Jesus said, “It is finished.” To understand what was finished we must go back to his forty days of temptations in the desert. We must do that because as Paul told us in Romans 6:10 “His death was a death to sin.” So, his death was something that began in those forty days when he began wrestling down the seven deadly sins.
Christ’s death to sin took a real step forward at the Last Supper when he said, “This is my body which is given up for you.” (Notice that in Luke’s Greek account Jesus did not say “which will be given” but “which is given didomenon.”) We must come to see that in giving his body to the disciples he was depriving himself of that body. It was a death.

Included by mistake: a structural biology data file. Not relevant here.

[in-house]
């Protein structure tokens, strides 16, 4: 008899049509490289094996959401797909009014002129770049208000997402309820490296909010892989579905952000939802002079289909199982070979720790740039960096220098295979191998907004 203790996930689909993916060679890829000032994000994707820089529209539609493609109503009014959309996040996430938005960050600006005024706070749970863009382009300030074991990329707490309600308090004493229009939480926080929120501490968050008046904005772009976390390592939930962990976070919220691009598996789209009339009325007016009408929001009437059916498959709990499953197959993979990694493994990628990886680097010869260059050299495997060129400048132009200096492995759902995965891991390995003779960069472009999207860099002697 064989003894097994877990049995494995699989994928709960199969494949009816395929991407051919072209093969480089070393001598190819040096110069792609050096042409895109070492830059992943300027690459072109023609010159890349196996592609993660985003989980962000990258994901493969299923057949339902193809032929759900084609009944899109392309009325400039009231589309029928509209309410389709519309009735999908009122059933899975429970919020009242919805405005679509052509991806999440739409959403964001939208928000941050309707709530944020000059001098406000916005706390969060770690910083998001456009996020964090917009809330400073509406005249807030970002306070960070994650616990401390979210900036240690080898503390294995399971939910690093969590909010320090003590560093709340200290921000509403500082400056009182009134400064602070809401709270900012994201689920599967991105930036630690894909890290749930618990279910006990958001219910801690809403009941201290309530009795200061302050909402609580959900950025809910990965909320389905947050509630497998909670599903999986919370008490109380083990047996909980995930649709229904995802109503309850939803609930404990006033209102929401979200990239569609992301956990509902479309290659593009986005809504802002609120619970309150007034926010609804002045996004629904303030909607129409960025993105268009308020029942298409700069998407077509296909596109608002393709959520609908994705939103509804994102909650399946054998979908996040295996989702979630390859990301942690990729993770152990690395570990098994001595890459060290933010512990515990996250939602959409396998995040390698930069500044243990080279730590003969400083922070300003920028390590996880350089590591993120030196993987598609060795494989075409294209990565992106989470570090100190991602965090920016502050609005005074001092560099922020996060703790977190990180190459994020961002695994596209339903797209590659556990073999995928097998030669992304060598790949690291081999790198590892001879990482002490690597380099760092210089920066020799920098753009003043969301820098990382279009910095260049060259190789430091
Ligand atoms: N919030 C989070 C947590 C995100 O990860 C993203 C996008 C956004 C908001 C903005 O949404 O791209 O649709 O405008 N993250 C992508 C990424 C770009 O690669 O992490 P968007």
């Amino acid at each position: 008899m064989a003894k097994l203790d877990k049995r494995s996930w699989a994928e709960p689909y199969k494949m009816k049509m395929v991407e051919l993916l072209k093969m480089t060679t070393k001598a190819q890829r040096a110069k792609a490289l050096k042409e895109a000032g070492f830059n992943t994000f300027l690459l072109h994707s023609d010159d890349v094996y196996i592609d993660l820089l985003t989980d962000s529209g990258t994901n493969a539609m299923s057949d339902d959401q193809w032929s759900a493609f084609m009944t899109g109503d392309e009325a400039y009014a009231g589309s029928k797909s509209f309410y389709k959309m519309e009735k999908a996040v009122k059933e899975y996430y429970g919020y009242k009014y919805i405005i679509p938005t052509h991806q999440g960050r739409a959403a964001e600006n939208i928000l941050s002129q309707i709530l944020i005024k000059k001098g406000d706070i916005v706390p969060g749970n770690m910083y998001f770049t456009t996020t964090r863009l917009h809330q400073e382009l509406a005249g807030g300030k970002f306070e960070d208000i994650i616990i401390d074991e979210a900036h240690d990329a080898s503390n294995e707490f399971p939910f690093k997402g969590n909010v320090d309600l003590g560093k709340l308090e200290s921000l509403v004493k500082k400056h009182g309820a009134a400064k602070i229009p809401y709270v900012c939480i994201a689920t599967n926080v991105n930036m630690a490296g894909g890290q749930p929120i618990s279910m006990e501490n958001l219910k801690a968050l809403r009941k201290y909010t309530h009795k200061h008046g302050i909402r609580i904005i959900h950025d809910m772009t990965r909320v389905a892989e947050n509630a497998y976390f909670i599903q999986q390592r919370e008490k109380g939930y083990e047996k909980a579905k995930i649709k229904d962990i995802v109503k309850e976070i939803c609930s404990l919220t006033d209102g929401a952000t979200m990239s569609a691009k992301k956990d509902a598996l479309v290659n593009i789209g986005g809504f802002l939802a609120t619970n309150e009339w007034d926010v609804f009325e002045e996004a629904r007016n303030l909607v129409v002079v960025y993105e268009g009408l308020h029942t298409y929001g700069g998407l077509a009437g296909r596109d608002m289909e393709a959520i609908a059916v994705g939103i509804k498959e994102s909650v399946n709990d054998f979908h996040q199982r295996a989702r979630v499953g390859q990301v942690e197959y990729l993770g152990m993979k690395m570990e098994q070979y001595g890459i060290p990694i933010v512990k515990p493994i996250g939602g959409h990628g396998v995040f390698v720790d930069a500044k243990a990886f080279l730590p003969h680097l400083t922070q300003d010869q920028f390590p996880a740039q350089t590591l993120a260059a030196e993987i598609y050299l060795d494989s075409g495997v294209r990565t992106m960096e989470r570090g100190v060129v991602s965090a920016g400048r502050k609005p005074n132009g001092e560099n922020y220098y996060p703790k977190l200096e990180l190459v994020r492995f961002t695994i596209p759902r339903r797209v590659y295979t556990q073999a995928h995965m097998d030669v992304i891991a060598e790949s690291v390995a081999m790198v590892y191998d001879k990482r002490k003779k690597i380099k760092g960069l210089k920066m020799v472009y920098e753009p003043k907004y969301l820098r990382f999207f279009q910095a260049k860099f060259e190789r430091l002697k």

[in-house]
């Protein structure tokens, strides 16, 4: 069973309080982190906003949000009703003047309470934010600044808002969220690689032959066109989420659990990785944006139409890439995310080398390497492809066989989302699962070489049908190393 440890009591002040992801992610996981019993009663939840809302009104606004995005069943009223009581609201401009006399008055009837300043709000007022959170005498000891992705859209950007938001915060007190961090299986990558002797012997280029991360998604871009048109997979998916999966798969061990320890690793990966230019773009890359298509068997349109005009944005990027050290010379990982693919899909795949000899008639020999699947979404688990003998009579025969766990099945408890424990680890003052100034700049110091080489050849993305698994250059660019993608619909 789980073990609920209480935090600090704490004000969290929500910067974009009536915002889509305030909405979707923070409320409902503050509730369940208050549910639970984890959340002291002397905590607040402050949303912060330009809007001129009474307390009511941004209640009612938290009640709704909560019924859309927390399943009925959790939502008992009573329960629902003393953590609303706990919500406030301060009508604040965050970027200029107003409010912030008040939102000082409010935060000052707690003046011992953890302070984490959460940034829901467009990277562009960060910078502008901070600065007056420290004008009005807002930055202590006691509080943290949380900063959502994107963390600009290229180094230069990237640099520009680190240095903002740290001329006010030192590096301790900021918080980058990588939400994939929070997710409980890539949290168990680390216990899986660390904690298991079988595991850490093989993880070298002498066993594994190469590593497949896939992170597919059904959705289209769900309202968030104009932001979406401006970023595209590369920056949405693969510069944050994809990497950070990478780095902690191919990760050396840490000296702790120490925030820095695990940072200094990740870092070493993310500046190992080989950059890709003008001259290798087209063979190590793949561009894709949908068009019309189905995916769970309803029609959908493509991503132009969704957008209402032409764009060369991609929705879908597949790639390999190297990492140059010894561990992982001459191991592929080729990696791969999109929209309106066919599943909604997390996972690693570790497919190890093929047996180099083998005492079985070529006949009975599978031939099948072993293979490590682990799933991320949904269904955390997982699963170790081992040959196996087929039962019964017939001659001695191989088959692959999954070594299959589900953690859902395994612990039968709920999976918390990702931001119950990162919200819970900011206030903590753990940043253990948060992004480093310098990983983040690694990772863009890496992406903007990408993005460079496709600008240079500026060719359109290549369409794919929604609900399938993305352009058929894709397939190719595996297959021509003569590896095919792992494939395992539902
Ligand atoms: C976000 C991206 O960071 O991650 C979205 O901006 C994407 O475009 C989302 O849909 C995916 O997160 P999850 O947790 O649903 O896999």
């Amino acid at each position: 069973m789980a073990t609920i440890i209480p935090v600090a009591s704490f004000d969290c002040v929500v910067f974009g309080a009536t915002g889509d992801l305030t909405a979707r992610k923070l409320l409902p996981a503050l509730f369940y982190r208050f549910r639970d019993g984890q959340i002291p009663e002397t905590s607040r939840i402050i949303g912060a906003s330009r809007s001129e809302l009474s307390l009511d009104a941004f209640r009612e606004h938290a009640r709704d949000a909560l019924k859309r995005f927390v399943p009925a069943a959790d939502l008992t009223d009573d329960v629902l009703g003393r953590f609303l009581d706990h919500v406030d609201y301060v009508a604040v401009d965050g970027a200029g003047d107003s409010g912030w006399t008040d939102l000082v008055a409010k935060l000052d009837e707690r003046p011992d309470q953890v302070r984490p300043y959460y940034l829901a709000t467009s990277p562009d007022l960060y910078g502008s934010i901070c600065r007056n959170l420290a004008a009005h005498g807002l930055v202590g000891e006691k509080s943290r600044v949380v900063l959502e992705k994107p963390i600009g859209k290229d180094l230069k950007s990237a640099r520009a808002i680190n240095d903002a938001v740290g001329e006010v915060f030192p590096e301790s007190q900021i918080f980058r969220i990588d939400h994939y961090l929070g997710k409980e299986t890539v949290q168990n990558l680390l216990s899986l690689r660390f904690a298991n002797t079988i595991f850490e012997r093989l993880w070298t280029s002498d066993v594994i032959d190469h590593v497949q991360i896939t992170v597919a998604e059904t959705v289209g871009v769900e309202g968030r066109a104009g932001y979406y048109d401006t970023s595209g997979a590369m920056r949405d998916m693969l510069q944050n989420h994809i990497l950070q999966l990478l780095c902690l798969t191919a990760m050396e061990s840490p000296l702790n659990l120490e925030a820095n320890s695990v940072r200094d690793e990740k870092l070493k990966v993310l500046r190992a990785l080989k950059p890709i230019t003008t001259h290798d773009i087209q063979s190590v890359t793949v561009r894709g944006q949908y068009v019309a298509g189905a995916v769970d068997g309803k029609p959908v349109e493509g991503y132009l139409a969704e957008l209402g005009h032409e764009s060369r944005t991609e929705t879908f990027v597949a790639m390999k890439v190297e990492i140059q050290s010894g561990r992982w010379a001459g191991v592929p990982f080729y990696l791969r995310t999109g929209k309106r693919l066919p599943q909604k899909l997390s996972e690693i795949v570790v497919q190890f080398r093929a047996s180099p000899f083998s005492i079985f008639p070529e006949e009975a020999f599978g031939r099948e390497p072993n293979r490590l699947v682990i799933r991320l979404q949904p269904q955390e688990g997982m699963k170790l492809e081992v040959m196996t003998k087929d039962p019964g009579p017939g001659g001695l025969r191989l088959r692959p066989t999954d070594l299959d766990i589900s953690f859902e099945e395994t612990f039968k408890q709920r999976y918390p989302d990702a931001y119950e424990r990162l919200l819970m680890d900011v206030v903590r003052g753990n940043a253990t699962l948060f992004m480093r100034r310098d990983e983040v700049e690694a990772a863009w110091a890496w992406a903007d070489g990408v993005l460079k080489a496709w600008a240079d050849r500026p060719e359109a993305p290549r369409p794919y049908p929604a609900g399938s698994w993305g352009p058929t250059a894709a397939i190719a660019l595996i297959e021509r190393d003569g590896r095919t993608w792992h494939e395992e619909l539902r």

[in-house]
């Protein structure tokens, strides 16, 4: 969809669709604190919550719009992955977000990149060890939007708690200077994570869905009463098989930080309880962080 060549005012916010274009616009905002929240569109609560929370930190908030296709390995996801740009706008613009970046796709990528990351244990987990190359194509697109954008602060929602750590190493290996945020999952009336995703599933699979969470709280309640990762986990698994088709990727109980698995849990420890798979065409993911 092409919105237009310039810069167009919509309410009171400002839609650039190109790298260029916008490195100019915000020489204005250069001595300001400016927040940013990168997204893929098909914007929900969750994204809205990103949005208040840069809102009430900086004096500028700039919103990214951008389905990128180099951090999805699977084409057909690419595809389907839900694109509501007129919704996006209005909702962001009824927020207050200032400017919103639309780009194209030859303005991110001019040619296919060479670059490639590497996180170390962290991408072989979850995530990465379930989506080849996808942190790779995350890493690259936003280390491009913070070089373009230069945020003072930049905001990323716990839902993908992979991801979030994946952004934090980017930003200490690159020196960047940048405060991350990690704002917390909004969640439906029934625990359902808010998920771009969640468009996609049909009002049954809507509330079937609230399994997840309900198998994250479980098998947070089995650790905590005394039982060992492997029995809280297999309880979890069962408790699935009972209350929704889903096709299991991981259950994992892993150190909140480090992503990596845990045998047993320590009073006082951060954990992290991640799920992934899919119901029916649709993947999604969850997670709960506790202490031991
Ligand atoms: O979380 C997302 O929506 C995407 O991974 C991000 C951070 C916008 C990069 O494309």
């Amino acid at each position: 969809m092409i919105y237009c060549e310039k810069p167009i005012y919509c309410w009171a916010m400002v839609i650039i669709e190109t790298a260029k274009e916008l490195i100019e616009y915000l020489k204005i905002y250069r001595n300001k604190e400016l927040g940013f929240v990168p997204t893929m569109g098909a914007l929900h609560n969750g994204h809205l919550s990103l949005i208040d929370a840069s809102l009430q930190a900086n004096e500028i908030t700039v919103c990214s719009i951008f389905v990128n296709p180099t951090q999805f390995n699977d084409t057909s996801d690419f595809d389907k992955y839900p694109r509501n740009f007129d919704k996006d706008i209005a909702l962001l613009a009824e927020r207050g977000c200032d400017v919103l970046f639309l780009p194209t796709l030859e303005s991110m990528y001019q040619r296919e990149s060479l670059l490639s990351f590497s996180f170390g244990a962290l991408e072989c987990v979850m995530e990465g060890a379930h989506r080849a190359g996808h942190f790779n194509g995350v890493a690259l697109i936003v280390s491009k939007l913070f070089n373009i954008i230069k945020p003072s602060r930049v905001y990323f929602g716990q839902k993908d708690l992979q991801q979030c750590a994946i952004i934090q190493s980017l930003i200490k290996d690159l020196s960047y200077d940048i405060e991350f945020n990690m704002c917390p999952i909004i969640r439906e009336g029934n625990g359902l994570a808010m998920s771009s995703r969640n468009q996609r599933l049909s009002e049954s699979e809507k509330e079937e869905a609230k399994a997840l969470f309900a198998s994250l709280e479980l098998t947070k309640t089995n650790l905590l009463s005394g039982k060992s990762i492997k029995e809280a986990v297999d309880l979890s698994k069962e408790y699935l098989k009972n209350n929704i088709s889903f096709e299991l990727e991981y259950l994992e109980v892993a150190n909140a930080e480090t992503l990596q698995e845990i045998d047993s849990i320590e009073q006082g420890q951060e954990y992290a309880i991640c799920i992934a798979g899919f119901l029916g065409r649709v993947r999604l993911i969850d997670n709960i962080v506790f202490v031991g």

Christ’s death to sin took a large step in the Garden of Olives when his sweat became like blood. In saying, “Not my will, but thine be done.” He was dying to himself. With that he gave up his last bit of selfish attachment to himself. The finality of that death to self-interest was dramatized on the way to Calvary when he could freely say, “Weep not for me, but for yourselves and for children.” His concern was altogether for others.His patient acceptance of death caused the wondering centurion to say, “Truly, this man was the Son of God.”
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